Before we moved to remote working, we put three common customer questions to three groups of Nutmeggers and, over one ‘Ideation Day’, arrived at a solution. The winning idea, voted on by all of us at Nutmeg, was built the following week. Here’s how we did it.
What is an Ideation Day?
An Ideation Day squeezes the ideas process – from identification to refinement – down to a single day. It starts with feedback from our customers and brings Nutmeggers from all areas of the business together, introducing familiar and unfamiliar strategies to spark new ideas for the business. As customers at Nutmeg ourselves, we all have a stake in improving the overall user experience however we can.
If you want to know what our last Ideation Day looked like, we wrote about it back in October.
We opened Ideation Day to everyone who works at Nutmeg. And, of course, we received feedback to the tune of “But I’m not creative…” – a mindset we were confident the ideation process would change. Our volunteers (pictured above) broke into three teams. Their expertise spanned commercial, data science, investments, marketing, compliance, product, engineering and customer services.
Niceties exchanged and breakfasts digested, the first task was defining the feature.
Defining the feature
First, we identified three common customer questions:
- Where’s my ISA transfer?
- How can I refer a friend?
- How do I better understand investment performance?
We began with mind-mapping to develop “how might we” statements and themes for the three questions – think plenty of stickie notes. Our intention was to keep the process as loose as possible and let the ideas flow. From here on the teams began building a more coherent picture.
Next came brainwriting, where a participant starts a “story” – an idea or solution – and, after a short time (1-3 minutes), that “story” passes to the next participant. This carried on until the full table had put their spin on the solution.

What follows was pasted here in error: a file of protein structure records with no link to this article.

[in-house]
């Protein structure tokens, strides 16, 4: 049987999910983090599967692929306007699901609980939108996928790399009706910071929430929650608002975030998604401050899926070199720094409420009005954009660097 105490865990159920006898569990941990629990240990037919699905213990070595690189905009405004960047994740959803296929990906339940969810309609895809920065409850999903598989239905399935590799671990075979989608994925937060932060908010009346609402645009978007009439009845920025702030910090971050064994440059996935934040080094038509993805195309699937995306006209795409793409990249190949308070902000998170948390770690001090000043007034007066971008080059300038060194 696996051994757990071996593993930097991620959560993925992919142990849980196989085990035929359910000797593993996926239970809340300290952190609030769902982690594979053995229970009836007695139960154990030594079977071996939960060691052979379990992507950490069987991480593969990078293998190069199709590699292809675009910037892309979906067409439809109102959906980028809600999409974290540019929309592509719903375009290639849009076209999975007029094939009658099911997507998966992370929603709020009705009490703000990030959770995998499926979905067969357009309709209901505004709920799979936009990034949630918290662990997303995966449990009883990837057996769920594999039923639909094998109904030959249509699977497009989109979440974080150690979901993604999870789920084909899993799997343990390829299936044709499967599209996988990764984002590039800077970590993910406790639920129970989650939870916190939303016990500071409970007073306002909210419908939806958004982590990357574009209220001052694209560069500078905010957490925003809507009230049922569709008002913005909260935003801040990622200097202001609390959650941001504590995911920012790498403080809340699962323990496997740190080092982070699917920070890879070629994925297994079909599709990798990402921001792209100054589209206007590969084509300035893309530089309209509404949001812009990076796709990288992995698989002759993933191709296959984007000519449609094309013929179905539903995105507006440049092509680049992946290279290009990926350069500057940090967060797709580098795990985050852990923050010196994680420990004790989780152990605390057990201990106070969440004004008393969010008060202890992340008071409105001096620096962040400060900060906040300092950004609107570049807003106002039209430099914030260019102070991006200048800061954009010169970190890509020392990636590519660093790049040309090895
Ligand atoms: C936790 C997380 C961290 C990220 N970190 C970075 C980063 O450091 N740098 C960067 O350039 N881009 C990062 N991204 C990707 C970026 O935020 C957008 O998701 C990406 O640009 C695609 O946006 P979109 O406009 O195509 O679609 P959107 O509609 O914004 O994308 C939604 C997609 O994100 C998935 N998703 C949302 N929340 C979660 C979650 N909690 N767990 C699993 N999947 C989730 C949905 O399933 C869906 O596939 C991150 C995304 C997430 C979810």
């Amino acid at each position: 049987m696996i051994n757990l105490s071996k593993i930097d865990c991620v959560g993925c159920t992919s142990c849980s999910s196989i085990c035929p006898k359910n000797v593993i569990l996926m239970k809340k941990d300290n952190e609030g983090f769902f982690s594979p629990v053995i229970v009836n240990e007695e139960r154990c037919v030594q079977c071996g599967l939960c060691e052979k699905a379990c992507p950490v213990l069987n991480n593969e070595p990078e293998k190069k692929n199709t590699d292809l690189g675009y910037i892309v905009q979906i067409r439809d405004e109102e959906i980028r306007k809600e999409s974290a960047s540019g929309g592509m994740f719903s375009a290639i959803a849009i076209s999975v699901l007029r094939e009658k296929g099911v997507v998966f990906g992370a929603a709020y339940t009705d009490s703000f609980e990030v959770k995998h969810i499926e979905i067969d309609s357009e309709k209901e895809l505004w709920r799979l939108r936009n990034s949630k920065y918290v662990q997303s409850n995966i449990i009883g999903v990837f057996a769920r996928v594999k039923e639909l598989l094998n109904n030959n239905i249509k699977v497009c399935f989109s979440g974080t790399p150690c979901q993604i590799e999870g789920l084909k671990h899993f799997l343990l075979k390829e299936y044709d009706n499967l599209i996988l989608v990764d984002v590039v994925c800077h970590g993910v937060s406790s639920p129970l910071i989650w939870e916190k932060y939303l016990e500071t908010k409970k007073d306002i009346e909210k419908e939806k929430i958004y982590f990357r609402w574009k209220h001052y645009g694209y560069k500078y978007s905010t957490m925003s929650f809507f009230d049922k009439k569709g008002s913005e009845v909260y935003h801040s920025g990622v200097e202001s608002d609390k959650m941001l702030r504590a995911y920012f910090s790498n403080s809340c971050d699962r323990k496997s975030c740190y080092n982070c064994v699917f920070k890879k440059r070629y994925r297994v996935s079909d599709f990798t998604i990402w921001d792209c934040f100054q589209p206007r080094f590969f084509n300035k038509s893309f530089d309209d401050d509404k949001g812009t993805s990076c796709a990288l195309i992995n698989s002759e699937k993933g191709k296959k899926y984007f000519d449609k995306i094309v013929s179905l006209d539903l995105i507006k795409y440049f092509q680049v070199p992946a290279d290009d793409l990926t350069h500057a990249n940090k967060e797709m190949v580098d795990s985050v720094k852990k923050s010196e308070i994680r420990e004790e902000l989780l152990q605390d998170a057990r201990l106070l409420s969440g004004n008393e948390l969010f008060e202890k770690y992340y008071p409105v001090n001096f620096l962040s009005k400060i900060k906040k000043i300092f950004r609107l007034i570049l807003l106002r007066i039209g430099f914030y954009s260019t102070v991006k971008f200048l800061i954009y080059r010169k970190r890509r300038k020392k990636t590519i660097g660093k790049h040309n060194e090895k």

The last round of idea generation was called crazy eights. In this exercise participants fleshed out an idea across eight segments of an A3-sized piece of paper. Each rectangle represented a step in the idea, and each was completed within a one-minute window. Once the teams did this (twice), the ideas were posted up on the wall and each participant was given two votes for the one or two ideas they liked most.
With ideas now somewhat concrete, tech leads offered their feedback on timing and technical issues before prep work then began on the all-important pitch.
With the help of fellow UX team members, the ideas were brought to life with a few wireframes. We also allowed a little extra time to make sure pitches were on point. After an hour or so, filming was ready to go.
All three pitches were recorded, and, after some light video editing, we unveiled the ideas to the companywide Slack channel and put a voting system in place. A day later the results were in.
The winner: Team MoneyMakers. Their solution: Market indicators – Putting market movements into context.
The feature (shown below) plots key market movements on the performance graph you see when you log into your Nutmeg account. When highlighting individual markers, users can find out more about the event in question, even reading a Nutmeg article on the subject if they so choose.
Already we’ve had some positive feedback from customers:
“No question – just a thank you for adding in the world events to the pot performance line.”
“Impressed. I’ve always wondered if it would be possible to overlay events that affect financial markets over the portfolio value chart. Today I got my answer – a resounding yes! Thank you.”
Curious? Log in now to explore the feature for yourself…
We had a great core team working to get this day and the build sorted. So, a big thanks to Amir Farjah, Ben Agnew, Casey Lord, Marta Goljan, Matias Peinado Greco, Sofia Cardoso, Charlie Masters and Lucia Masola. A special thank you to Ana Stan for her design input, George Mitton for the content help and Andy Edwards, who built the Market Highlight feature.
As with all investing, your capital is at risk. The value of your portfolio with Nutmeg can go down as well as up and you may get back less than you invest.